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Subject: Re: [boost] Boost.Bloom_filter now in Sandbox (WAS Re: Interest in a Bloom Filter?)
From: Arash Partow (arash_at_[hidden])
Date: 2009-06-19 03:18:39

Dean Michael Berris wrote:
> On Fri, Jun 19, 2009 at 4:59 AM, Arash Partow wrote:
>> Dean Michael Berris wrote:
>>> Hi Arash,
>>> On Thu, Jun 18, 2009 at 7:00 AM, Arash Partow wrote:
>>>> 1. Can you please explain why you need multiple "hashes"?
>>> You don't need multiple hashes, but if you do want to use more hash
>>> functions (K) you can. The point is the user should be able to provide
>>> the hash functions that the bloom filter will use internally.
>> Please read something other than wiki, there are many great citations on the
>> wiki article that explain the most practical state of the art BFs. If you
>> want something for boost then at least try and provide the most correct set
>> of interfaces even if the underlying details are not the most correct.
>> In short you only need 2 independent hash functions to get the optimal fpp
>> for a set of size m bits(an expected insertion amount is optional).
> When you say correct set of interfaces, what do you need more than
> 'insert(...)' and 'contains(...)' for the basic bloom_filter? In the
> case of a counting bloom filter, maybe you'd have 'remove(...)' or
> 'erase(...)'. Other than these functions I don't know what you mean by
> most correct set of interfaces.

Those are not the only methods, in fact there are a few constructors
and some policies that can be provided. Understanding the problem
space is a good place to begin, seeing how BFs are used and not just
assuming how they are used is another thing you should look into, I
would also have a look at the boost.crc library, there's more to
this than just an insert and contains. it could become quite a
useful library, if it meets the needs of people.

>>>> 2. Your code doesn't trivially exit on the contains
>>> It used to be that it did (in the version that didn't use
>>> Boost.Fusion). I can try and optimize still in cases when it
>>> encounters a '0' bit in between the hash function results.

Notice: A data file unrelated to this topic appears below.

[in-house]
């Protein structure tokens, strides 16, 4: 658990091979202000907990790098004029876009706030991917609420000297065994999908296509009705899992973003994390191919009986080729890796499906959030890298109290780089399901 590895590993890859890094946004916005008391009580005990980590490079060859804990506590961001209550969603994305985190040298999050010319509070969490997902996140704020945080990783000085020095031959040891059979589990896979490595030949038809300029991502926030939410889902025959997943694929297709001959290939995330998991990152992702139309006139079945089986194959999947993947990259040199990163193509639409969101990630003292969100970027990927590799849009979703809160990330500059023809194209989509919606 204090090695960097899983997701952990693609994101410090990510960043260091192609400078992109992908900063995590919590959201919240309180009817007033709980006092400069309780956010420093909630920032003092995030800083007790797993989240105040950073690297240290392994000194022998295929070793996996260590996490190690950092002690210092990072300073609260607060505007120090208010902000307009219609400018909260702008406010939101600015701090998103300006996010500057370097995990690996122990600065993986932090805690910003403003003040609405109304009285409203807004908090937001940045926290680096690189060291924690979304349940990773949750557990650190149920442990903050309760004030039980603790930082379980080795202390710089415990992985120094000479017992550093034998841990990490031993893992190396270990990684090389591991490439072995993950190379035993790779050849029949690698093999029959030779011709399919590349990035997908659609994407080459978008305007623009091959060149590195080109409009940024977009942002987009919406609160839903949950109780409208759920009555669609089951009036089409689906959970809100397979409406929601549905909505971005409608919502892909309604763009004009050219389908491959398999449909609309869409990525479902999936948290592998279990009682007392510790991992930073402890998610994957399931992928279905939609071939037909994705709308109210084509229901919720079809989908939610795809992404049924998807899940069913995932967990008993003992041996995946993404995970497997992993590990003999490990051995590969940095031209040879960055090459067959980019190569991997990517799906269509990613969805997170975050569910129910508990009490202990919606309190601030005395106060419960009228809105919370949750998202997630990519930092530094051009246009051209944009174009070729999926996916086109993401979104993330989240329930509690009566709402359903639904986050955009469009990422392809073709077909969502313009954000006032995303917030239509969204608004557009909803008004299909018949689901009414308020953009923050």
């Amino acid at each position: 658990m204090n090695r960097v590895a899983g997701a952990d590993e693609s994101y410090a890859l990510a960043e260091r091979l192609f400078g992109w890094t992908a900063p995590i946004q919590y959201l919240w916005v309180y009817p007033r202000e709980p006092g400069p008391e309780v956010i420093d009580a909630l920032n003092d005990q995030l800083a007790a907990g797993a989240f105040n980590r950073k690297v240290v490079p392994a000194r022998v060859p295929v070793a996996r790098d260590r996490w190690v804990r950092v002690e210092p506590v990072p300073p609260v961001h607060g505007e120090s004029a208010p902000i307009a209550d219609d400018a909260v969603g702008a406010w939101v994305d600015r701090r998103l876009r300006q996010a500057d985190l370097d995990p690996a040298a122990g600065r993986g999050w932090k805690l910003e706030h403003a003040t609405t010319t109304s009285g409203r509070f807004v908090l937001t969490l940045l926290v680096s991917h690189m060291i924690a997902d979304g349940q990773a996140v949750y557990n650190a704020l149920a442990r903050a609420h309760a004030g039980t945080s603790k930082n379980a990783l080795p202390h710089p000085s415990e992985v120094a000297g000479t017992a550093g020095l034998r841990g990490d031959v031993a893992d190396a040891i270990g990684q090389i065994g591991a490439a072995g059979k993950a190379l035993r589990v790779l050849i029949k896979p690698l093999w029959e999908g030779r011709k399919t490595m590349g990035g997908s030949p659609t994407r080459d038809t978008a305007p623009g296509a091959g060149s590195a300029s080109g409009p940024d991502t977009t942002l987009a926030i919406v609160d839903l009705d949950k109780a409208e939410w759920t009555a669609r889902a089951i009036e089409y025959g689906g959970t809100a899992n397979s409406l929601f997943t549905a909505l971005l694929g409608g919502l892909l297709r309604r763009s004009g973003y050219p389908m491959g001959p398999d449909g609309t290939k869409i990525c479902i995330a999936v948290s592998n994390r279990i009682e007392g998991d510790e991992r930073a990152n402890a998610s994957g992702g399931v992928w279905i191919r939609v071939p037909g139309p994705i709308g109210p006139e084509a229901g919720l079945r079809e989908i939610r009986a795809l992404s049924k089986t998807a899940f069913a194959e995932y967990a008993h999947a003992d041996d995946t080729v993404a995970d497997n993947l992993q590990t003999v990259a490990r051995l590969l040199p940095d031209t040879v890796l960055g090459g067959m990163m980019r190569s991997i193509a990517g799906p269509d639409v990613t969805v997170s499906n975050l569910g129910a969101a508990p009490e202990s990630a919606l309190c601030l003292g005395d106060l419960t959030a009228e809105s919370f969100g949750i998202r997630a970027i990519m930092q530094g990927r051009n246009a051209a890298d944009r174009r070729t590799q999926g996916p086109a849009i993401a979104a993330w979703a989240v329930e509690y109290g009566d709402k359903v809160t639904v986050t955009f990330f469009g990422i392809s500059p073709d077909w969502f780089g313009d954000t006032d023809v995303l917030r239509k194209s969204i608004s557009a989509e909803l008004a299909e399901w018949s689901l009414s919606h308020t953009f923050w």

>> this is what i see:
>> bool contains(const_ref input) const {
>> using fusion::for_each;
>> typedef typename base::contains_impl contains_checker;
>> bool found = true;
>> for_each(
>> hash_functions,
>> contains_checker(bit_set, input, found)
>> );
>> return found;
>> }
>> unless the contract for for_each has changed (which it hasn't both in stl
>> and fusion):
>> 1. it doesn't exit
> Oh, but it does. Have you tried the tests? Remember this is
> Boost.Fusion --
> -- it iterates on the 'hash_functions' sequence which is finite.

"Your code doesn't trivially exit", I'll repeat it again "Your code
doesn't trivially exit" there is no talk about the for_each not
ending. Its just that because you really want to push the idea of using
metaprogramming, you've lost sight of the simplest most elegant
solution, which is:

for(i: 0,k-1)
if (0 == m[h[i](d)])
  return false;
return true;

>> 2. if you even bother to look at the machine code generated, you'd see that
>> even with the best available set of opt flags,
>> its still miles behind a simple loop with a break statement. You have a copy
>> constructor being called, do you know the cost that will incur when calling
>> contains 10^9 times?!
> Really? The Boost.Fusion version actually unrolls the loop for you, so
> the cost of that for_each call is actually constant time. Sure,
> there's no short-circuit (yet) but then the cost is constant.

If you actually ran you're own code, you would realize that
unrolling a loop of calls to contains is far more beneficial than
unrolling the loop inside contains (also true for insert). Further
more if iteration over the data to be hashed was mixed in with the
hashing operations (eg: update hash_0-hash_k-1 with data_i) that would
also be far more efficient than "The Boost.Fusion version actually
unrolls the loop for you" philosophy

>>>> 3. Your solution doesn't provide a means to determine the various optimal
>>>> parameter combinations
>>> What do you mean by this?